Crime and Parenthood: Factors Affecting the Outcomes of Adolescents With and Without Disabilities
BACKGROUND: Adolescents often engage in behaviors that can detrimentally affect outcomes for the rest of their lives. In addition to avoiding such behaviors, youth with disabilities face other challenges that complicate their transitions into adulthood.
OBJECTIVE: In this analysis, we explore how two risk factors (criminal behavior and parenthood) in adolescence influenced the education and employment outcomes of young adults. We pay special attention to the interaction between disability status and these factors.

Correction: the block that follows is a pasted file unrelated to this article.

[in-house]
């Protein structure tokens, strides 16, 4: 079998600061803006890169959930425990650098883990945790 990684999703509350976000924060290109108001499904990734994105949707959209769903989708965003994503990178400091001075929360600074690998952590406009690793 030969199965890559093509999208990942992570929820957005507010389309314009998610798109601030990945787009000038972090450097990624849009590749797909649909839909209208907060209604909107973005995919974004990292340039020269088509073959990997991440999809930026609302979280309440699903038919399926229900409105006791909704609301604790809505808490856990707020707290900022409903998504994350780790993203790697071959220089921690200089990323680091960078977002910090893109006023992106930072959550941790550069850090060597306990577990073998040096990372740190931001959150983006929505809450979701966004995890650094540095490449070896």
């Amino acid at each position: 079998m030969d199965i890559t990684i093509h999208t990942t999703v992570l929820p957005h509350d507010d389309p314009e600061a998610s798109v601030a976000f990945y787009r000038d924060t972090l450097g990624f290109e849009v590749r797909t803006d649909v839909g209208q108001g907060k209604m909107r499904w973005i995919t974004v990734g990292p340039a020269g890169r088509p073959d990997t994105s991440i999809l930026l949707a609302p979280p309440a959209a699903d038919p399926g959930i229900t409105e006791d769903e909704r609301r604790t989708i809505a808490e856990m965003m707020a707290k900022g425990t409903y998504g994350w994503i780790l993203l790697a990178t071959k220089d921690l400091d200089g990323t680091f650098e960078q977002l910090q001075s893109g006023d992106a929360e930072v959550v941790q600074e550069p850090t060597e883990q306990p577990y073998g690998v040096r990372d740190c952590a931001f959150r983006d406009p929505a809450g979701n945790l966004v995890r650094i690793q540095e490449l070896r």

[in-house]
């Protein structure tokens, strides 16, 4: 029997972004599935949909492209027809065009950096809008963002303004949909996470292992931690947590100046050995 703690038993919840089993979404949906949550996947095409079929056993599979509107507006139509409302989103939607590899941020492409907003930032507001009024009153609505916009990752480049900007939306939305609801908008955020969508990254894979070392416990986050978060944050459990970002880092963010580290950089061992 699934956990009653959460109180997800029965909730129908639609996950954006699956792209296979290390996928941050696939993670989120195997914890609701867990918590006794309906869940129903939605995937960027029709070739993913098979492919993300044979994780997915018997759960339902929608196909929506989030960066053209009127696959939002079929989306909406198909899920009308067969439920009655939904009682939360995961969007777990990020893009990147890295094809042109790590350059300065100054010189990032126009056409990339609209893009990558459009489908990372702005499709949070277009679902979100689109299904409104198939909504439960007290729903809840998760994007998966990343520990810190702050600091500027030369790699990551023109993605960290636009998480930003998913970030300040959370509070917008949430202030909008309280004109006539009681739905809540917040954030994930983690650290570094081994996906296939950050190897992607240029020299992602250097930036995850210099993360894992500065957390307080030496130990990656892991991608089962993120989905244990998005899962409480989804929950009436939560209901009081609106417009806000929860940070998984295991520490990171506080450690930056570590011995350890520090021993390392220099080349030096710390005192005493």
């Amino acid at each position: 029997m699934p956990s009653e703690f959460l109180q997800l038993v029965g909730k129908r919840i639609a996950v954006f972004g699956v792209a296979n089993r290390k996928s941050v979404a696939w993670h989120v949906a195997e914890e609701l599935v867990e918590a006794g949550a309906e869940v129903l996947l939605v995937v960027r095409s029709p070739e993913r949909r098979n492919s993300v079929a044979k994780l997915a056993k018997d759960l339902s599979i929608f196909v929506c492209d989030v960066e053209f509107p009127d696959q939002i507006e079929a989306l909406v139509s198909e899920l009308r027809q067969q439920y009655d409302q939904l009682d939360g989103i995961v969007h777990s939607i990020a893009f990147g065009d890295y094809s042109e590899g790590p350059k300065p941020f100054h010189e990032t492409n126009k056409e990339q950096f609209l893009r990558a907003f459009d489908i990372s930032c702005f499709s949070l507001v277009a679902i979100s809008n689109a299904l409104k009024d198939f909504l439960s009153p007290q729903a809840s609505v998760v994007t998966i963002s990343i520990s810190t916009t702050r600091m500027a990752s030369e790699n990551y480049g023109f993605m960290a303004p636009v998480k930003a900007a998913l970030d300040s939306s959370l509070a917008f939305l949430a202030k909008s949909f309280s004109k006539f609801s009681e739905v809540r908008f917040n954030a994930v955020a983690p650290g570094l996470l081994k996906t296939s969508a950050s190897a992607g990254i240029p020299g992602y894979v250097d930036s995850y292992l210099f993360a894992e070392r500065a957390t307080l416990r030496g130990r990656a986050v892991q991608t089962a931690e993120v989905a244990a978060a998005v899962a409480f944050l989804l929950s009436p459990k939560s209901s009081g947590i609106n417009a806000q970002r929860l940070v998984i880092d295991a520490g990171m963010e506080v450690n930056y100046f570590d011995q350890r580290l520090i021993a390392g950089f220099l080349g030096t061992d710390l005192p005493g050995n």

METHOD: Using data from the 1997 National Longitudinal Survey of Youth, we produce summary statistics and estimate several regression models; examining respondent outcomes at age 24.
RESULTS: Despite increased prevalence among youth with disabilities, parenthood and crime did not appear to affect education or employment outcomes any more than these factors affected the outcomes of youth without disabilities.
CONCLUSION: Multiple risk factors are intertwined and are associated with poorer outcomes, which suggest the need for better identification issues and supports in secondary school. The issue of higher prevalence of dropping out of high school and having certain risk factors might reflect the lower cognitive ability of youth with mental limitations, but environmental factors could also be influential.
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